Tim and Sue Walberg
Tim and Sue Walberg

United Brethren churches can now claim two members in the US Congress. Mark Souder, from Emmanuel Community Church in Fort Wayne, Ind., was first elected in 1994 and was re-elected to his sixth term this past November. Joining him is first-time Republican Congressman Tim Walberg, who is from Element Church (formerly Trenton Hills UB church) in Adrian, Mich.

Tim Walberg grew up in Chicago, and went on to attend Western Illinois University, Moody Bible Institute, Taylor University, Fort Wayne Bible College (now Taylor University-Fort Wayne), and Wheaton College Graduate School. He spent nearly ten years as a pastor (non-UB churches) before winning a seat in the Michigan State House of Representatives, where he served 1983-1999. He then worked five years as a division manager with Moody Bible Institute in Chicago.

In August 2006, Walberg defeated moderate Republican Rep. Joe Schwarz in the primary, winning 53% of the vote (in 2004, he placed third in the Republican Primary). He then went on to win the general election with 51% of the vote.

“Politics is just another format that can be used as a place of intentional ministry,” Walberg said in an interview with World magazine. “Everything comes at me through the filter of my faith. It has to be that way if this is more than a religion.”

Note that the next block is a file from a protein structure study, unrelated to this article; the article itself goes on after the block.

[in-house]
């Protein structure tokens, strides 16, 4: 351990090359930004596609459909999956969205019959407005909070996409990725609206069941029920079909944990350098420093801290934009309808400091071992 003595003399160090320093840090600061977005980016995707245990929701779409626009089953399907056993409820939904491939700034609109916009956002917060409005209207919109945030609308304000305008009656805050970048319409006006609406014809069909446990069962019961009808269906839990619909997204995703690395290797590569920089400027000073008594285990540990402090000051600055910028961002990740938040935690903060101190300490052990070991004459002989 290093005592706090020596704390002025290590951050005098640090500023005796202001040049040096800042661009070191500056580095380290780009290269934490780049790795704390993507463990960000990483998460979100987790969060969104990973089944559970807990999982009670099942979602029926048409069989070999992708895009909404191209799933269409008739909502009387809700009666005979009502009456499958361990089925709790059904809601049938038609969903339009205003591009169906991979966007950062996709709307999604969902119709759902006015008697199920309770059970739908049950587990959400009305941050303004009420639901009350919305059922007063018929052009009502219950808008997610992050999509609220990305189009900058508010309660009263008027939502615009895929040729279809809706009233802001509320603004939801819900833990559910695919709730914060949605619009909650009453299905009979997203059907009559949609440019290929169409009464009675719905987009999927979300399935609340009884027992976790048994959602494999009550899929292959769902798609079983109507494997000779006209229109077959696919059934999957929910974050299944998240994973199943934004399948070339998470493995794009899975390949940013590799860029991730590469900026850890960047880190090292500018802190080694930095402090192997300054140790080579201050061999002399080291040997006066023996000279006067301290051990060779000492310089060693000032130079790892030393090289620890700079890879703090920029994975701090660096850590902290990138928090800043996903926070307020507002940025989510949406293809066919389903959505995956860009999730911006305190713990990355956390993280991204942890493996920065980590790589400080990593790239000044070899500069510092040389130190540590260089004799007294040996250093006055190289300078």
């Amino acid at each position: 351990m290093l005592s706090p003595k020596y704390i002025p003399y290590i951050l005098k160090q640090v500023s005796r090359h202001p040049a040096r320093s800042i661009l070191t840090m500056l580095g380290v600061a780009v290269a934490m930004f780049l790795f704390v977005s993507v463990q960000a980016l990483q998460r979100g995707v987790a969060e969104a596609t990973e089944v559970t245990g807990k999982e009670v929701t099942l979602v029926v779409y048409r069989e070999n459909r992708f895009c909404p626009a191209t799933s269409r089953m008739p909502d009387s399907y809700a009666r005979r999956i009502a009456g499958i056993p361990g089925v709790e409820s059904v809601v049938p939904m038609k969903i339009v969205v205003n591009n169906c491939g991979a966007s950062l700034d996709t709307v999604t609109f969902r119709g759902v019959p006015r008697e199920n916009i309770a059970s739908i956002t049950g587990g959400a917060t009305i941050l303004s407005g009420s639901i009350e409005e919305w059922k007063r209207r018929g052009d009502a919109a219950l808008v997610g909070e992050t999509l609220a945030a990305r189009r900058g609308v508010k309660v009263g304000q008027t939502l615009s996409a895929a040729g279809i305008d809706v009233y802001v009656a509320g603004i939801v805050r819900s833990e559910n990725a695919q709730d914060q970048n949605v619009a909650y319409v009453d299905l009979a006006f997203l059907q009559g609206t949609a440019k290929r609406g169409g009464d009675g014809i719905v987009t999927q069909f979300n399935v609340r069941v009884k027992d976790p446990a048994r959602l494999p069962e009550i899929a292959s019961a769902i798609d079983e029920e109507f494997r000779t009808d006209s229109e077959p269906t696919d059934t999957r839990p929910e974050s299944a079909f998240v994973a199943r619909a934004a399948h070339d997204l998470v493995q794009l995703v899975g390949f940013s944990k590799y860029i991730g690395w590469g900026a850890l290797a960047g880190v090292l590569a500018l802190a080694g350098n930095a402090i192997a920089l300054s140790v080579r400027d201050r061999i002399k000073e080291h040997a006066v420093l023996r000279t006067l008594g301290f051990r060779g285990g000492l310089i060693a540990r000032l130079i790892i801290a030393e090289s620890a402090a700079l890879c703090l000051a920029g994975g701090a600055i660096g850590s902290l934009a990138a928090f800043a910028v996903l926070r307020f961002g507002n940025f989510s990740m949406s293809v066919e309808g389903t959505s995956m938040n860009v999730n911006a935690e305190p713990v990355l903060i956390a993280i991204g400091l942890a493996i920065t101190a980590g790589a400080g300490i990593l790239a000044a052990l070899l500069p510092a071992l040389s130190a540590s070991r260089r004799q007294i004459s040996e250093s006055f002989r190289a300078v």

Walberg and his wife, Sue, have been married for 32 years and have three adult children (see the family).

I wrote yesterday about what we are expecting about National Conference and also why we should consider attending. I got another thought this morning that connects with what we have been teaching in the churches. It has to do with the life cycle of a church or denomination.

Most of our churches are on the downward side of their life cycle. When on that side of the cycle, concerns about structure (who is in charge, who is the pastor, who is making decisions, etc.) are in the driver’s seat. And when structure is driving the car, a focus on programs is sitting in the front passenger’s seat. Not only is that where most of our churches are (over 80% plateaued or declining), it is where we have been as a denomination. In this situation, vision and relationships are relegated to the back seat.

We work with churches to help them see how they can get to a point of starting a new life cycle. And when you are on the up-swing of a new life cycle, vision takes the driver’s seat and is supported in the front passenger’s seat by relationships. Structure and ministries are in the car, but in the supportive roles of the back seat. The emphasis and focus are on vision and relationships.

This National Conference is going to give its major energies to establishing a clear, agreed-upon vision of where we need to head as a group and also give time to renew, refresh, and establish strong relationships with each other.

That is why we need all leaders to come. We must be driven by clear vision and caring relationships.

I hope to see you there.